This is just one example of a practice now proved to be not only unnecessary, but dangerous for women. Ask your nurse about vaginal douching and she’ll strongly advise against it. Many of us now would be outraged at reading the pamphlet accompanying the douche, claiming it to be a “woman’s best safeguard against uterine cancer,” particularly during the marriage when “vaginal secretions” are more common. The author of the pamphlet is an unnamed “prominent physician.” Thank you, kind Sir.
This douche, loaned to us by the Royal Pharmaceutical Society, is on display in our current exhibition The Wandering Womb: Women’s Health nursing past and present. We’re showcasing a range of objects to illustrate the ways in which women’s health has been understood and explained through the centuries, putting the nursing role at the centre.
The history of women’s health has been dominated by men. Male doctors and physicians made diagnoses and decisions on behalf of women whose voices were rarely heard. In 1919, when the Nursing Registration Act was passed, the new register confirmed nursing as a predominately female profession. The Wandering Womb explores the influence that nursing has had on women’s health in the century since, or indeed, the effects of an absence of nursing care before this date.
The exhibition brings together items from the RCN Library and Archive and collections at the Science Museum, the Royal College of Obstetricians and Gynaecologists (RCOG) and the Royal Pharmaceutical Society (RPS). A selection of specula from RCOG shows the variety of designs used over the last 100 years – all designs credited to men. In fact the speculum, used to open vaginal walls, was in part a way for men to examine a vagina and cervix without having to touch the woman with their hands. The speculum was designed to be practical. How comfortable a speculum would be for a woman was not a consideration.
From the eighteenth century, it was common to diagnose a woman with hysteria as a catchall explanation for a range of supposed symptoms; from faintness and nervousness to sexual desire and even troublemaking. Our friends at the RPS museum have loaned us a bottle of Dr William’s Pink Pills. And very pink they are. Advertised as an iron rich tonic for the blood, these pills claimed to be a miracle cure for a variety of ailments in both genders. For women, they could cure anaemia, hysteria and the symptoms of the ‘change of life.’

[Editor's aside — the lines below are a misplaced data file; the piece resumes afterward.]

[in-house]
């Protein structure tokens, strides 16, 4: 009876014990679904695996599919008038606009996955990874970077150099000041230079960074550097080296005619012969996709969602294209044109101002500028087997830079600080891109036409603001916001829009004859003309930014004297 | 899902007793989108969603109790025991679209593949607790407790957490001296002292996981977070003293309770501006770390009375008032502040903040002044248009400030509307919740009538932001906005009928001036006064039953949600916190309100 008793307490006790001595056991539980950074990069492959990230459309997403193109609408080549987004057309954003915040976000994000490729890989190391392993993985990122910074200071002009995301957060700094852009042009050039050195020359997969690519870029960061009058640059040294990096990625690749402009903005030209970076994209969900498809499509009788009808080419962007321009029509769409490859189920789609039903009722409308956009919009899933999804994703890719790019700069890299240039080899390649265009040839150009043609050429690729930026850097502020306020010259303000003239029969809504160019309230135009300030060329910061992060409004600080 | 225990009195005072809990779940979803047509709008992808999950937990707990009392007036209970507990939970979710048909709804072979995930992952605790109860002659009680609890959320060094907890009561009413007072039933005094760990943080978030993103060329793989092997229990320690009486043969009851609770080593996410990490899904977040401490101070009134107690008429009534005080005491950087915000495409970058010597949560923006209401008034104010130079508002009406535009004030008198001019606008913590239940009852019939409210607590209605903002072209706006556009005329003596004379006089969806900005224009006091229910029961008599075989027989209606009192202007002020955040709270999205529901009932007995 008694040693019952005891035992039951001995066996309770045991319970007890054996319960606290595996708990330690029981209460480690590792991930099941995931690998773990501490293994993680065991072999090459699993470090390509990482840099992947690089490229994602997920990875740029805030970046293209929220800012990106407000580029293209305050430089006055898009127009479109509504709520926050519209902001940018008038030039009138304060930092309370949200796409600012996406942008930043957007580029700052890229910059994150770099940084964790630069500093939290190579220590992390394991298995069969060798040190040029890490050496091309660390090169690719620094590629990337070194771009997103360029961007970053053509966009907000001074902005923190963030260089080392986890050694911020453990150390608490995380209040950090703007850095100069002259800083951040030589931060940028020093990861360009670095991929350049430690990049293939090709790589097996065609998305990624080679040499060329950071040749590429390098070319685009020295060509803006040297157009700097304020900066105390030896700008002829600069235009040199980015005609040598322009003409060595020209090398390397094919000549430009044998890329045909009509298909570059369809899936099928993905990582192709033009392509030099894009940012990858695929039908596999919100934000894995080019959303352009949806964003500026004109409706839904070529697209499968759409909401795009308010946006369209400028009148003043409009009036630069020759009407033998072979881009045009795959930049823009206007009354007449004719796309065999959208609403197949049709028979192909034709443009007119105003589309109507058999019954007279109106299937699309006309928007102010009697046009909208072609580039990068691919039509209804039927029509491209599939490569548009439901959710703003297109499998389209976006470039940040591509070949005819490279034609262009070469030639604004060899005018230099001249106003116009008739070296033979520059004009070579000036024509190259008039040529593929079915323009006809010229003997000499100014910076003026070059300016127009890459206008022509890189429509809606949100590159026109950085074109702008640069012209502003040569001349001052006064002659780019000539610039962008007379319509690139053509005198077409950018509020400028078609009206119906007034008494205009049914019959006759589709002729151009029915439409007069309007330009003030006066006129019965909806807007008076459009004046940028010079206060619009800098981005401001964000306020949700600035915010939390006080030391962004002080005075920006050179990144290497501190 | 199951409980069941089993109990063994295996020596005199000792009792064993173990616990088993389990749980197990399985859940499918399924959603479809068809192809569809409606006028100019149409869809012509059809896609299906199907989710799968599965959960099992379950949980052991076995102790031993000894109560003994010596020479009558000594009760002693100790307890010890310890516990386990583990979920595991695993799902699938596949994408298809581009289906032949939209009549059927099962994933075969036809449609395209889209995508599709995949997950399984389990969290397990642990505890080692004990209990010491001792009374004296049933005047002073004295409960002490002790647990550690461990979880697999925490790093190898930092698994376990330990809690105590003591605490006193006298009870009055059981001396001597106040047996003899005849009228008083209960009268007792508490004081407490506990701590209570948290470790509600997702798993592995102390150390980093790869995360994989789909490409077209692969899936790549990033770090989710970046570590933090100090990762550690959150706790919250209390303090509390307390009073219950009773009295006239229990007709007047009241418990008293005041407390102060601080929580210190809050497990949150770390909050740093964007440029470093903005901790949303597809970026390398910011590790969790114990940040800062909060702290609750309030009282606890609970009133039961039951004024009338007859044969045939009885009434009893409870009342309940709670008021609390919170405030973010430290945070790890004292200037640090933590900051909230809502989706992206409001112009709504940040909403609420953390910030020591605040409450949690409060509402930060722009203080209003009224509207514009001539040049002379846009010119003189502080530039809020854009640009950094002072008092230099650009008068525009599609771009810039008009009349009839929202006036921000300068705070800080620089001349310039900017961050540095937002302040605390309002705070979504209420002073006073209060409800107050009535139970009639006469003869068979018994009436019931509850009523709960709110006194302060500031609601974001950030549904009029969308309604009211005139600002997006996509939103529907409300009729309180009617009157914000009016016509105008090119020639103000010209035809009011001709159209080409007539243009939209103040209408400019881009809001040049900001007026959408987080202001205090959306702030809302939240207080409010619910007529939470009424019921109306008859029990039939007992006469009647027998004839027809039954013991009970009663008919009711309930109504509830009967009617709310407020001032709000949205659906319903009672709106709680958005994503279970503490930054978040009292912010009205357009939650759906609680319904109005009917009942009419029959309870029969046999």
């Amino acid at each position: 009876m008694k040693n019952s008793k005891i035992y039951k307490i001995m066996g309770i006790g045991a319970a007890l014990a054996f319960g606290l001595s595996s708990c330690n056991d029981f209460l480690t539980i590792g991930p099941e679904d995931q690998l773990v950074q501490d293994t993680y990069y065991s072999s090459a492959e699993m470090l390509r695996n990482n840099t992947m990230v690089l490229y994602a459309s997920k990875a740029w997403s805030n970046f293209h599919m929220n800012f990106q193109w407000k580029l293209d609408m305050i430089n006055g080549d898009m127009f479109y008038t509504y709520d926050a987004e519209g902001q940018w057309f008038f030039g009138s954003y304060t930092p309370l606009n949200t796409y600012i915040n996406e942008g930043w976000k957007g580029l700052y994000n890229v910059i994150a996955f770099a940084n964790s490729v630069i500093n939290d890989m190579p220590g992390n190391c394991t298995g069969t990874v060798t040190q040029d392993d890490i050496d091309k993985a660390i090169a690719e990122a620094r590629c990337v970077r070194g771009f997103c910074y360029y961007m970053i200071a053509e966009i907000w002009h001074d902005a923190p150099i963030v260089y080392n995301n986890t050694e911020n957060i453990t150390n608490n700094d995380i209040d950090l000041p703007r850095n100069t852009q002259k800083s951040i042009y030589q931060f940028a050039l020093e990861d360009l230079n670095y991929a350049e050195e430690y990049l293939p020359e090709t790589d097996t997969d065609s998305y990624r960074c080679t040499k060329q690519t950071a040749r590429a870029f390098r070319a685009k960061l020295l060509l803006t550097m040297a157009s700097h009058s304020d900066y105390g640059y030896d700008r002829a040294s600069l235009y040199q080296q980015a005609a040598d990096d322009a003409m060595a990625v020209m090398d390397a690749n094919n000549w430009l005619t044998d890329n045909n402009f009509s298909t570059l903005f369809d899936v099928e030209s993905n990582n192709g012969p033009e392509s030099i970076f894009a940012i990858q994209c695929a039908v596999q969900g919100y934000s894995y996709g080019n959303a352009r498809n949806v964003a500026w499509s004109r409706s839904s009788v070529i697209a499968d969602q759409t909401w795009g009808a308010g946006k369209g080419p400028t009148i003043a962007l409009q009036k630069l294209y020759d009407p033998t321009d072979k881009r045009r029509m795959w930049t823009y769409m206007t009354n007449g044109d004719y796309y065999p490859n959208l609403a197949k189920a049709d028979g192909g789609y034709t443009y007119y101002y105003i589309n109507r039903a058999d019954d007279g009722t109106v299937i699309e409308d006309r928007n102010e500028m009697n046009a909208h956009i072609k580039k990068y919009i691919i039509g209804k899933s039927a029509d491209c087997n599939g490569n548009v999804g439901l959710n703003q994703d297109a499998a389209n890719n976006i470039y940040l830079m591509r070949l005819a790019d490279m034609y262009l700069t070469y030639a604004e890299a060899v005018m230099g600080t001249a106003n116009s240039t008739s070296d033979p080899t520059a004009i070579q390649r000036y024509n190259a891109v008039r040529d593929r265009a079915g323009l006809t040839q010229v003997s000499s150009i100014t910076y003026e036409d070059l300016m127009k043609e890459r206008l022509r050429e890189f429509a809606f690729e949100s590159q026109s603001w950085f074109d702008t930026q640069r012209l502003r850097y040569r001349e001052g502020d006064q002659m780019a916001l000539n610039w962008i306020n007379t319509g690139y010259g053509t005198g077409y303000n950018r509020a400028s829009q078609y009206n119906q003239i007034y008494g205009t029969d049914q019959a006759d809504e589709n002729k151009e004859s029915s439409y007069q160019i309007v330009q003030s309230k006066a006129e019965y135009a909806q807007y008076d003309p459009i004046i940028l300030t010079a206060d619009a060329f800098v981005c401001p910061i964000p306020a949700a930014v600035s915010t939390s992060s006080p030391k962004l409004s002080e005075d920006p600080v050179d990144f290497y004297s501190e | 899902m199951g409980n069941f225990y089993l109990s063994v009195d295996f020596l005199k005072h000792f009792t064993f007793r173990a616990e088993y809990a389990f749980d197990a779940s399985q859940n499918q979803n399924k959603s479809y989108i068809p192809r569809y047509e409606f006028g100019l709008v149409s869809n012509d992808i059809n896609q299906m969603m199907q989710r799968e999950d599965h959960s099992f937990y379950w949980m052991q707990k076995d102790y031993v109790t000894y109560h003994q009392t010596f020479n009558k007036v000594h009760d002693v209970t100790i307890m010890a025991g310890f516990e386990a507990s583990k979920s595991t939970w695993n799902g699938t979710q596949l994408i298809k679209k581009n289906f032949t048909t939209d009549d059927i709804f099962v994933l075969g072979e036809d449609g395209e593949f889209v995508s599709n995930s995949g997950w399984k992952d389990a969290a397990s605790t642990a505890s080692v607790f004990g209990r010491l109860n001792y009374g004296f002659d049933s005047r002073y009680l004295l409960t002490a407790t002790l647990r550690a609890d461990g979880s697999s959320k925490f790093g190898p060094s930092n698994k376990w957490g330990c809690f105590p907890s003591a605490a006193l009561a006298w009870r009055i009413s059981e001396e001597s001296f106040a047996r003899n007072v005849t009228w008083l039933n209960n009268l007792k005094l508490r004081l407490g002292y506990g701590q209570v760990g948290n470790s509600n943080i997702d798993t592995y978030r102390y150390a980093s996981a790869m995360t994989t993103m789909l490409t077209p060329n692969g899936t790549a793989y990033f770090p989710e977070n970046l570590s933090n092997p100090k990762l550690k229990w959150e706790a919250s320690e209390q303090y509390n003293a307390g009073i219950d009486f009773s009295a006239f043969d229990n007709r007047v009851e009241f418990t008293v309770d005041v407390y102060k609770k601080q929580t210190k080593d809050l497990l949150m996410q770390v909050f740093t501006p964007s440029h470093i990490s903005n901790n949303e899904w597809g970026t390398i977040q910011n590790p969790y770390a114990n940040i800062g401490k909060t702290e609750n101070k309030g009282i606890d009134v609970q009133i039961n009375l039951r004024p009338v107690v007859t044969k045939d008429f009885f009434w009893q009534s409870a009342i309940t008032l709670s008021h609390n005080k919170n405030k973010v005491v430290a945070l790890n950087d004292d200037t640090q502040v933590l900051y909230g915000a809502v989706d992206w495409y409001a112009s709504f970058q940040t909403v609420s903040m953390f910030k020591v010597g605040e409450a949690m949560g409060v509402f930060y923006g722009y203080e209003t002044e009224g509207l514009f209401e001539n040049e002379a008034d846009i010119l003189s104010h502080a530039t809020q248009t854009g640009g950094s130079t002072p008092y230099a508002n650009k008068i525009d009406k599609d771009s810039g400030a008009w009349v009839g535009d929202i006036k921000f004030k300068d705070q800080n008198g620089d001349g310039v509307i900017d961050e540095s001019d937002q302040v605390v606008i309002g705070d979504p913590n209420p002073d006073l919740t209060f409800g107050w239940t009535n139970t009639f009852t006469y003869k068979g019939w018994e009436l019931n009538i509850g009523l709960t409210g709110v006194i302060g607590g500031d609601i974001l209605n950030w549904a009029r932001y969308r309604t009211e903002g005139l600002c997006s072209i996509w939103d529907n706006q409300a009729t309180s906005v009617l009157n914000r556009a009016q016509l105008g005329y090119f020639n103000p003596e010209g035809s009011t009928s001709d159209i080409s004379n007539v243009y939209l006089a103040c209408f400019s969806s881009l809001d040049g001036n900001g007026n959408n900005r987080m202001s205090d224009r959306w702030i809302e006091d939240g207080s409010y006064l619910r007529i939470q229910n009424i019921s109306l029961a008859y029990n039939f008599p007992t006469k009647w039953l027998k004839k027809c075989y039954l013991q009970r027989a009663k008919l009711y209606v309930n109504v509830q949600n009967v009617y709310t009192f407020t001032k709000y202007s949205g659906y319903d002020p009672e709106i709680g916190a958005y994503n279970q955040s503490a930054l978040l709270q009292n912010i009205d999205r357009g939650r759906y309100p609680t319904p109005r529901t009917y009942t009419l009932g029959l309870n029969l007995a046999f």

Also on display is a jar of Lapis Aetitis, or ‘Eagle stone’; a geode which would be tied to the arm or thigh of a woman to protect her during child bearing and birth. The crystals that form inside geodes gave rise to an eighteenth century belief that the stone gave birth to other stones, hence the opinion that it could be protective for pregnant women.
Amongst these instruments and treatments designed by men, we also have stories of nursing activism. When researching the exhibition, the team found a fantastic collection of Radical Nurses Group newsletters. In a 1988 edition an article titled “Keep Women’s Health in Women’s Hands” outlines a campaign to save the Elizabeth Garrett Anderson Hospital as a service run by women for women. We also have a pamphlet for the Women’s Health Information Centre (WHIC), a national information and resource centre for women’s health issues formed in 1982. It was part of the Women’s Liberation Movement and led by a collective of 15 female health workers, teachers and researchers.
Women’s health nursing looks very different today. We have Clinical Nurse Specialists based in a range of areas, such as gynae-oncology and on wards. We have nurse led clinics and health care workers based in early pregnancy units. Women have much easier access to primary care from nurses. And those nurses are responsible for seeing women right through their patient journey, from diagnosis and treatment to after care. Vital to this relationship is ensuring autonomy and empowerment for the patients, ensuring their choices are heard. It’s a different world to the one of vaginal douches, pink pills for pale people and “prominent physicians.”
Visit the exhibition at the RCN Library and Heritage Centre until March 2018 and take a look at our events listings for talks and lectures on women’s health nursing, including a comedy night and a history of women’s underwear.
You can also see the exhibition online here.